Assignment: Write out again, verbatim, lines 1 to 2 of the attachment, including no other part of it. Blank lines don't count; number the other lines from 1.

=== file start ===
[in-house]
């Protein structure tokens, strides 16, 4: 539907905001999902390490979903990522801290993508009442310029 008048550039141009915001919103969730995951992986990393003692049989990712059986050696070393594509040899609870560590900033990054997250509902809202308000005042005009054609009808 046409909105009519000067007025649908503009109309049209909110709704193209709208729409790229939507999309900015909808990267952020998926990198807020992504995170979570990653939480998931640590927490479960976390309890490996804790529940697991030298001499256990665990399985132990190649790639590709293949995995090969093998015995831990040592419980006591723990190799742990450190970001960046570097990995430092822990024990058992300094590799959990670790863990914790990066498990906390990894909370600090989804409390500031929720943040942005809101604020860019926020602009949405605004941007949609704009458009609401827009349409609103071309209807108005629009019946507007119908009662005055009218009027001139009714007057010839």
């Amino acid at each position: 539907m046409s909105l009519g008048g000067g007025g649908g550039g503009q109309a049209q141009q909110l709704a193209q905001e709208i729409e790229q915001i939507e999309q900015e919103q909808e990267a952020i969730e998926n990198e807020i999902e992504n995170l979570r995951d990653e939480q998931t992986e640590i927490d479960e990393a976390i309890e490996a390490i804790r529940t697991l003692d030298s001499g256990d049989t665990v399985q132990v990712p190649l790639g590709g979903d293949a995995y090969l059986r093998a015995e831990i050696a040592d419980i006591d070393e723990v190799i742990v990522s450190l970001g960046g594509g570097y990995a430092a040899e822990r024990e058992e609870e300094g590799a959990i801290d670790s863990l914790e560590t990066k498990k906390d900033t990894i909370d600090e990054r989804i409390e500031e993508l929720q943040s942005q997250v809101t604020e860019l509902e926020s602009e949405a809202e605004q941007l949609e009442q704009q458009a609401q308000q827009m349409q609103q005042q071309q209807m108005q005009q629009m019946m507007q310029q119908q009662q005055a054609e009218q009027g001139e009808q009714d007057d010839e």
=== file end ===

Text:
[in-house]
């Protein structure tokens, strides 16, 4: 539907905001999902390490979903990522801290993508009442310029 008048550039141009915001919103969730995951992986990393003692049989990712059986050696070393594509040899609870560590900033990054997250509902809202308000005042005009054609009808 046409909105009519000067007025649908503009109309049209909110709704193209709208729409790229939507999309900015909808990267952020998926990198807020992504995170979570990653939480998931640590927490479960976390309890490996804790529940697991030298001499256990665990399985132990190649790639590709293949995995090969093998015995831990040592419980006591723990190799742990450190970001960046570097990995430092822990024990058992300094590799959990670790863990914790990066498990906390990894909370600090989804409390500031929720943040942005809101604020860019926020602009949405605004941007949609704009458009609401827009349409609103071309209807108005629009019946507007119908009662005055009218009027001139009714007057010839």